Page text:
The possible integrations of ferroelectric components to modern electronics are innumerable. Our research involves developing computational theory of functional ferroic materials and their nanostructures. These structures are highly sensitive to environmental factors such as pressure, temperature, and electromagnetic fields. We have developed a code, Ferret, within the MOOSE finite element framework (developed at Idaho National Lab). This code package is open-source and material, length scale, and geometry agnostic and performs well on modern high performance compute nodes.
In addition to the finite element approach, we also perform semi-analytical investigations of Landau-Ginzburg functionals of Goldstone-like systems. These are ferroelectric compounds that have an intrinsic sombrero hat-like energy surface as a function of their polar distortions. They can be thought of as effectively soft-ferroelectrics that allow the polarization vector to embark on a energetically cheap rotative journey. Currently, we are studying the influence on pyroelectricity due to this Goldstone-like excitation — some preliminary results are published in Nature Computational Materials (npj Computational Materials, 2, 16020 (2016).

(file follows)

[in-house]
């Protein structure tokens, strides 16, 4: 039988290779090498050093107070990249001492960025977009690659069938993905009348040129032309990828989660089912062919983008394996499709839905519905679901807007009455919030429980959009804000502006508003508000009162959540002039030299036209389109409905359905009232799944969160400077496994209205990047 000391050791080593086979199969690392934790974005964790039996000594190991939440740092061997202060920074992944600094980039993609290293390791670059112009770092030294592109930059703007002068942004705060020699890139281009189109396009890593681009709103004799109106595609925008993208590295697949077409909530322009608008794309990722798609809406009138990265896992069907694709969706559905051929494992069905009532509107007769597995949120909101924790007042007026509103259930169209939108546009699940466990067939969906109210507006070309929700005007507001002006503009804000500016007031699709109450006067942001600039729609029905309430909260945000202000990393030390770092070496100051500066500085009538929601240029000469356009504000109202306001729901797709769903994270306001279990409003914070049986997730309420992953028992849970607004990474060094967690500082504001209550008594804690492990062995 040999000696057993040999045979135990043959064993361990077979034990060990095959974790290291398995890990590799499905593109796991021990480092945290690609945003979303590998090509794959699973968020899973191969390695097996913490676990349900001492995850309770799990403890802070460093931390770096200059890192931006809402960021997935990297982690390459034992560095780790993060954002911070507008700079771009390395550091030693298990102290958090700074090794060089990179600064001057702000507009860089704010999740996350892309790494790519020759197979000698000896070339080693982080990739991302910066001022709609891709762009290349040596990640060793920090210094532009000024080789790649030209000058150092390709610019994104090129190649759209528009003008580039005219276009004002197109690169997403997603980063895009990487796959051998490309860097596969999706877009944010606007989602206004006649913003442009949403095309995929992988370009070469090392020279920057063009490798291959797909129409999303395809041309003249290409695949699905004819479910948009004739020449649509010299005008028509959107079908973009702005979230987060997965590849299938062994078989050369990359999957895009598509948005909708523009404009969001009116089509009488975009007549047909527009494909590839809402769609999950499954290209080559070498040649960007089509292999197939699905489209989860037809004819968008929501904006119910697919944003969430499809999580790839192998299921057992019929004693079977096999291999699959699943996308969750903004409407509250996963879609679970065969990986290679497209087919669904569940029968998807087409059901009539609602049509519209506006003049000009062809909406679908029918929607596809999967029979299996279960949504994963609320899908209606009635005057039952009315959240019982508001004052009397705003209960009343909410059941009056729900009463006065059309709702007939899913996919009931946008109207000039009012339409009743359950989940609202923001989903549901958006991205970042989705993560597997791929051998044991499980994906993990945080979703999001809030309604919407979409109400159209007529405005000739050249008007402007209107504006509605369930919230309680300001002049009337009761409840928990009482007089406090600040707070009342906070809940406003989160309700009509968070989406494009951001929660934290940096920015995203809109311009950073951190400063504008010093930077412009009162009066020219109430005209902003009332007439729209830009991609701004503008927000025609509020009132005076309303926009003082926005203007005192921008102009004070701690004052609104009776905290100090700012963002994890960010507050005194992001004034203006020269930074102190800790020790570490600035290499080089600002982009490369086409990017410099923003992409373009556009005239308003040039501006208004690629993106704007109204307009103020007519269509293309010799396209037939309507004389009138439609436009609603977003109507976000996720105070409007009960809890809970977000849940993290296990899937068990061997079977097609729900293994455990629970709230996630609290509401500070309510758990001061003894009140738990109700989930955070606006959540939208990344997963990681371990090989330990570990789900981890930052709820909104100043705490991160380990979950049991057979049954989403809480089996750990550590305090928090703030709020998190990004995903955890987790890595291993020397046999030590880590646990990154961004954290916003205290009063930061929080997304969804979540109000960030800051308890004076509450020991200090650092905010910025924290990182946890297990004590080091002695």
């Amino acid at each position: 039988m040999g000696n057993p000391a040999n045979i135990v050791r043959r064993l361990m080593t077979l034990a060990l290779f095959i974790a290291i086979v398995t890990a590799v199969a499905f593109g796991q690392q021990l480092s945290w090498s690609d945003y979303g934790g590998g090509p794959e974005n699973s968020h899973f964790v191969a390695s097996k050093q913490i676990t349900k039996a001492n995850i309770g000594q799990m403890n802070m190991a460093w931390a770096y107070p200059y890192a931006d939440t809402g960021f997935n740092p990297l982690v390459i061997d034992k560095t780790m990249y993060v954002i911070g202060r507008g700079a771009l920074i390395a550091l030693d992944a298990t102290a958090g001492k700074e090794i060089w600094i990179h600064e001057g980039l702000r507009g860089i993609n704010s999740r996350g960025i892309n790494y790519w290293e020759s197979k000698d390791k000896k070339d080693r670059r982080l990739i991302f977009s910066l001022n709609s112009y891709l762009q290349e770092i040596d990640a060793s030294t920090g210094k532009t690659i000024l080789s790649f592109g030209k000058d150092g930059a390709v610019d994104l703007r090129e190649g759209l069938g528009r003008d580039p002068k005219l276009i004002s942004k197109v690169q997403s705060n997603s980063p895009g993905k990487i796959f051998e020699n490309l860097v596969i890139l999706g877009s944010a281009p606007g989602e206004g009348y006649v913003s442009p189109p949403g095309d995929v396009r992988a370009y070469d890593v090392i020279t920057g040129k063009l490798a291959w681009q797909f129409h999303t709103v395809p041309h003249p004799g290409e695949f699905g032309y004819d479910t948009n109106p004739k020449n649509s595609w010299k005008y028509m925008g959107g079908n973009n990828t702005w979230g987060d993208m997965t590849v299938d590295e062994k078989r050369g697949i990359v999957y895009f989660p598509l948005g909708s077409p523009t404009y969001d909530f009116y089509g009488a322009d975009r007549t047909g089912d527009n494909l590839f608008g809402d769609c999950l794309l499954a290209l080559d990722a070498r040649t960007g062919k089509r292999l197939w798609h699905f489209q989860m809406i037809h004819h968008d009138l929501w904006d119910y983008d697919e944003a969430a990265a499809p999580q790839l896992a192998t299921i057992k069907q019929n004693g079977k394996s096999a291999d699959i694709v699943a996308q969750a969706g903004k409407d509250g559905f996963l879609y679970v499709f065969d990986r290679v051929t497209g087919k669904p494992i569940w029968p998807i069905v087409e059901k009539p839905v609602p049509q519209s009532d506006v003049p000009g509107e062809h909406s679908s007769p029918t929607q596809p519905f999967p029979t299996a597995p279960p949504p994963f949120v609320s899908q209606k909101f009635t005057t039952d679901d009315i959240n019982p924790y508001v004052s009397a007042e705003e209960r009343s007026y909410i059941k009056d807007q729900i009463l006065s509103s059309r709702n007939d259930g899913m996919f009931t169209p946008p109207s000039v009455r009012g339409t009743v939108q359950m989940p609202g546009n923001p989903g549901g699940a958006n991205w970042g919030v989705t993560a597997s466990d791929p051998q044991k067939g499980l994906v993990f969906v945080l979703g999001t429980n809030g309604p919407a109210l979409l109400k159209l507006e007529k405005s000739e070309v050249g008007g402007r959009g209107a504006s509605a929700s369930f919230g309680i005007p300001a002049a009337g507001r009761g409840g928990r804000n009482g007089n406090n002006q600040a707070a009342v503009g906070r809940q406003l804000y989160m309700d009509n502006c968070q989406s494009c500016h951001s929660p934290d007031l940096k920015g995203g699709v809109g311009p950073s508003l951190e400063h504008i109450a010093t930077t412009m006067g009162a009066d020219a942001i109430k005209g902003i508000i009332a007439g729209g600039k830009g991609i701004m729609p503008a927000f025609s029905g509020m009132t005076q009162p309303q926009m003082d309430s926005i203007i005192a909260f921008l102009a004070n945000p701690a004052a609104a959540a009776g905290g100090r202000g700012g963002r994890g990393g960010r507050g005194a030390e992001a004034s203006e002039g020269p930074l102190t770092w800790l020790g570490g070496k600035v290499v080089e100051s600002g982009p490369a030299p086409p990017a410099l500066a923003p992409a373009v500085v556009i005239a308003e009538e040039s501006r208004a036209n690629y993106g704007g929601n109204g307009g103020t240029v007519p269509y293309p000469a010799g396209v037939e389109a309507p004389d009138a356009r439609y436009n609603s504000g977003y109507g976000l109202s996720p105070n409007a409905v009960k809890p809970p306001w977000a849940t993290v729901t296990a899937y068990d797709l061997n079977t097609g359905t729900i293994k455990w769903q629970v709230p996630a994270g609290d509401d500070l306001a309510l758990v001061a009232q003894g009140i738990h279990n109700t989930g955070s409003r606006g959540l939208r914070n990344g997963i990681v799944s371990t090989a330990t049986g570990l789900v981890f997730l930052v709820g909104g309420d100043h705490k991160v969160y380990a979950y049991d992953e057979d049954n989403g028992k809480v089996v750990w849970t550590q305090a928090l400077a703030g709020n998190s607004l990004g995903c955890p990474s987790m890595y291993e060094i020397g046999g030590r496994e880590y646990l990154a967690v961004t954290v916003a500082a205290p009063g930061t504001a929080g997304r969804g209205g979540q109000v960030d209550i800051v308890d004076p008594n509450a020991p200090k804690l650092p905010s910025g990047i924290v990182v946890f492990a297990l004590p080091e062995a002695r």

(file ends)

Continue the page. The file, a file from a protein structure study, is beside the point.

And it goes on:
Publications (reverse chronology:
1. Topological phase transformations and intrinsic size effects in ferroelectric nanoparticle, Nanoscale, 9, 1616-1624 (2017)
2. Amplitudon and phason modes of electrocaloric energy interconversion, npj Computational Materials 2, 16020 (2016)
3. Influence of elastic and surface strains on the optical properties of semiconducting core-shell nanoparticles Phys. Rev. App. 4, 014001 (2015)
Embry-Riddle Aeronautical University, Prescott, Arizona – B.S. Space Physics 2012
Windsor Locks, CT (a 3×3-mile suburban town home to the New England Air Museum, Bradley International Airport, and three Dunkin’ Donuts™)
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